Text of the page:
Your reading of the Chronicle piece is certainly charitable, and maybe I could learn from that, but most historians I know in the virtual world and in real life found it frankly insulting that a literary scholar would be both so condescending as to suggest that historians might want to look up this dude named Hayden White and so foolish as to ignore the constraints and possibilities of Twitter as a medium of public engagement. Twitter threads serve a different purpose than monographs. As tempting as it is to compose the remainder of my manuscript as a series of tweets, I know that it must do a different job for a different audience than my twitter feed, which is filled with f-bombs, pictures of my puppy, drink recipes, and so forth, and I will write it accordingly.

        And the I’m-going-to-poke-the-historians-in-the-eye clickbait at the Chronicle — and the Chronicle’s flogging of the same — is not the only target of this broadside. Indeed, among the three exempla of asinine assessments of the historical profession, I think the worst, by far, is the Theory Revolt manifesto, for reasons I laid out in my comment to Jim below.

        In this age of “alternative facts,” you damn well better believe that historians are going to be “fact-grubbing” to the point of obnoxiousness — even as we contend with the contested nature of truth. We can walk and chew gum at the same time. I can’t tell if this Chronicle piece wants to ban gum or wants to ban walking, but either way it’s a censorious little screed…as opposed to this, my truly majestic panegyric to the fidelity of historians!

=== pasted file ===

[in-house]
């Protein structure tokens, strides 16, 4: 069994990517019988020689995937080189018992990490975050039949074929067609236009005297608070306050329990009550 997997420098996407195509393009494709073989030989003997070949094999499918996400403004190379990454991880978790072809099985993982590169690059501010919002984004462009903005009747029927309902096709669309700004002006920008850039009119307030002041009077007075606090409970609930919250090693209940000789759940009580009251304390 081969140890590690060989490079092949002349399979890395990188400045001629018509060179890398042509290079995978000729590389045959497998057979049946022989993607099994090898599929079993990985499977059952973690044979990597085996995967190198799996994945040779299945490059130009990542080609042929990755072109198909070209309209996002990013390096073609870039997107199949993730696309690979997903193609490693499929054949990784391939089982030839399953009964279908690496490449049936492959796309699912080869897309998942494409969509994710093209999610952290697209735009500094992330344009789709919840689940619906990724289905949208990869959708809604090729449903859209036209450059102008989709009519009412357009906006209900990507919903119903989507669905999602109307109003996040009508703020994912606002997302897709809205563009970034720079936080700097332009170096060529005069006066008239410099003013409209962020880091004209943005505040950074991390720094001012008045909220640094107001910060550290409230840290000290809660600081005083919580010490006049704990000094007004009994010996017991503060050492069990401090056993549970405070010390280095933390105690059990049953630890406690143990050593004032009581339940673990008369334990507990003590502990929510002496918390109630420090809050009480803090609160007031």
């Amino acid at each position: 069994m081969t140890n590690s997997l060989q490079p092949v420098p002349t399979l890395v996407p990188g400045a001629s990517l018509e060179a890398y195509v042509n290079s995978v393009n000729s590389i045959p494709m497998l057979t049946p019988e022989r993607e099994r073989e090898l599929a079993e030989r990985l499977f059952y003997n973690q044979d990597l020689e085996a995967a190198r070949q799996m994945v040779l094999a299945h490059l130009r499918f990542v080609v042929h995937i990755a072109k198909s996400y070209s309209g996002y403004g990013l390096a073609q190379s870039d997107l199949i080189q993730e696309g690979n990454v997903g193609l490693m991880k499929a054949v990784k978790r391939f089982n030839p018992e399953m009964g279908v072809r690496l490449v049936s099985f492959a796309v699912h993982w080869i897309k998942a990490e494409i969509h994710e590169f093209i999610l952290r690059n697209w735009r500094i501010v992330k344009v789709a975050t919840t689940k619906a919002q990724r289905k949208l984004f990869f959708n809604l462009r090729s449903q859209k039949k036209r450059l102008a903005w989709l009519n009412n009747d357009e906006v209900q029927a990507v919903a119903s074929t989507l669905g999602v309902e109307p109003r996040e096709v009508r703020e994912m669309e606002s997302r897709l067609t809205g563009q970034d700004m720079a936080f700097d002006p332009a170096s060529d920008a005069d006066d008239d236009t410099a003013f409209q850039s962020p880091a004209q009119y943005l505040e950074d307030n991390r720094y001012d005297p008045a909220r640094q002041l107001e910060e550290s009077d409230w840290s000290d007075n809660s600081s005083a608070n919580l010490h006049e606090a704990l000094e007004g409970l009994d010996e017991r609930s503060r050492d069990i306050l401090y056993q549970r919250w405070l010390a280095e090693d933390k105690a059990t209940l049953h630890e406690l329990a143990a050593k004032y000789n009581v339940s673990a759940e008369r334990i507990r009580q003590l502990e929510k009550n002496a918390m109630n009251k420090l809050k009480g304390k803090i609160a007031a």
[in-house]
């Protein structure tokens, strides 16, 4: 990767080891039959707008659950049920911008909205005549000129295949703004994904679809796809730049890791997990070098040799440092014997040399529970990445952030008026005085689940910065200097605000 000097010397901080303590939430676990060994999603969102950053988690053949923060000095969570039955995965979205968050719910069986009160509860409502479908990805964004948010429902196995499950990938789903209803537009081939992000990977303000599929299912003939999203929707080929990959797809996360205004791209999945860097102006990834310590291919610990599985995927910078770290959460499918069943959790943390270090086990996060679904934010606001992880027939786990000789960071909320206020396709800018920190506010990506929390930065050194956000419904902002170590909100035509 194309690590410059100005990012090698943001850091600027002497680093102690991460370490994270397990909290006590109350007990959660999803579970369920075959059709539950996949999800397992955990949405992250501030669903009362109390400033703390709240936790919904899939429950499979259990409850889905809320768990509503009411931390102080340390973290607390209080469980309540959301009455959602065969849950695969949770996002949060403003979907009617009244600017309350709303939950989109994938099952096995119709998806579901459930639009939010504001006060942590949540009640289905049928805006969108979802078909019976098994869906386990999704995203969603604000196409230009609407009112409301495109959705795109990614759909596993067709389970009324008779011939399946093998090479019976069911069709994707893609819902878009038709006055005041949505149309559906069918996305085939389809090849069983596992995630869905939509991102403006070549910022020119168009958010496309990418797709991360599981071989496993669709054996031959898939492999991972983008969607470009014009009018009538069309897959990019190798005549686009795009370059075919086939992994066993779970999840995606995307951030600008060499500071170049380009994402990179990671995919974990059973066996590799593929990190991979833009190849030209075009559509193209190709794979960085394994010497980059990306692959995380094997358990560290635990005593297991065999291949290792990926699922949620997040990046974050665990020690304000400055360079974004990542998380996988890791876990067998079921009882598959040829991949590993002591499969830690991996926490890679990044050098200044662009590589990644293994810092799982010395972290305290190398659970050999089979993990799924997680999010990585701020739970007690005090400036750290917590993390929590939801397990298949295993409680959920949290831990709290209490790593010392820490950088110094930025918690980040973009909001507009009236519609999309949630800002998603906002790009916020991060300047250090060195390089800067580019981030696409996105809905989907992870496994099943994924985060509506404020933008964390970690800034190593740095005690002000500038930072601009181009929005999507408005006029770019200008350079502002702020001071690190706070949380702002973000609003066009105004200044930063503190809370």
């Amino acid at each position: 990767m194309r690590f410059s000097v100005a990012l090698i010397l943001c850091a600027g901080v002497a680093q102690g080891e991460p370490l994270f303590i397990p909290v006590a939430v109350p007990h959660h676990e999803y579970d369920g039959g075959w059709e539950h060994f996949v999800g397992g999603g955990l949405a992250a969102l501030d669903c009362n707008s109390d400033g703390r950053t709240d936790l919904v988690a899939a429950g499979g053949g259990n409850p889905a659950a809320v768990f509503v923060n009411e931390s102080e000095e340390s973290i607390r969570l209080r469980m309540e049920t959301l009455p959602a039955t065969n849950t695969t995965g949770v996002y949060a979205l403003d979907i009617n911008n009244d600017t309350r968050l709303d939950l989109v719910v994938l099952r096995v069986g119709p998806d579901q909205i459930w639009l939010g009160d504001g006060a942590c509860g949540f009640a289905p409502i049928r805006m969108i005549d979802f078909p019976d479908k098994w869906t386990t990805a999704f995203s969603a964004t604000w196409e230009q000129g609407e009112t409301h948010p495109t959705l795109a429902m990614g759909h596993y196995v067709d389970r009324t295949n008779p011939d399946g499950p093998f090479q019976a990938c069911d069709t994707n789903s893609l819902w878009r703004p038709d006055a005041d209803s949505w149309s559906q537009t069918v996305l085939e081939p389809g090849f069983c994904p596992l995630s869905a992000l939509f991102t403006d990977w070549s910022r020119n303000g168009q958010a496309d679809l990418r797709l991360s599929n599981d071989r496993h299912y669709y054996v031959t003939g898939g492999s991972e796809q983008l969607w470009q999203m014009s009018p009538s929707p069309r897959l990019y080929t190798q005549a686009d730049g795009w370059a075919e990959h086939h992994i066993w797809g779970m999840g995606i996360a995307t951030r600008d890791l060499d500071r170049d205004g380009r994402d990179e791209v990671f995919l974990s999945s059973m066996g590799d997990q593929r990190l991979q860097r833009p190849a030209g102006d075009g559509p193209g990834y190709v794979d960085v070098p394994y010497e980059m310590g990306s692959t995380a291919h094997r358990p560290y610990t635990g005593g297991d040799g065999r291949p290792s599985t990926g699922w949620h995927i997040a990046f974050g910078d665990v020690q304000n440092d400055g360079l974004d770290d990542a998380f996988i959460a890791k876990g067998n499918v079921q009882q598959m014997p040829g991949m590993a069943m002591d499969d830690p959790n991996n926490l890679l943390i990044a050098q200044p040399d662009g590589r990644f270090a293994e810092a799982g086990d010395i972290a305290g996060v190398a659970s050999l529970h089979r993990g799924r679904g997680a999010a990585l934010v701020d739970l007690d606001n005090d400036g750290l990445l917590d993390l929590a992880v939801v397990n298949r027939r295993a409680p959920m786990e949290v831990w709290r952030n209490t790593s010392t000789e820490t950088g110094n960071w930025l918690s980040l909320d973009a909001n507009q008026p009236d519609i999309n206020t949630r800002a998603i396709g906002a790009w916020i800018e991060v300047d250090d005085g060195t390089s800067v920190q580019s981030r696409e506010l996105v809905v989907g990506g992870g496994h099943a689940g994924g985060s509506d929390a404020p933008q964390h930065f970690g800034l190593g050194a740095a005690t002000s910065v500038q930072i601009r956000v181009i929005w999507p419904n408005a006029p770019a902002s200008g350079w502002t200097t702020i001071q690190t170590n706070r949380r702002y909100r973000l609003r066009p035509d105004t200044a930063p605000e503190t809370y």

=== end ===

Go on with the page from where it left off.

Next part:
2. Jim, thank you for the generous reading; “pithy” is one way to put it! I was provoked, and I have written a provocation. I could have said more about the Theory Revolt business, but for now will say simply this: historians are patiently, painstakingly broadening and deepening what constitutes “the archive,” and as we work through it, we are finding lives and stories and meanings that were silenced and marginalized and suppressed and all but lost, so I find the timing of this call to abandon empiricism and break free of the archive a little bit fishy.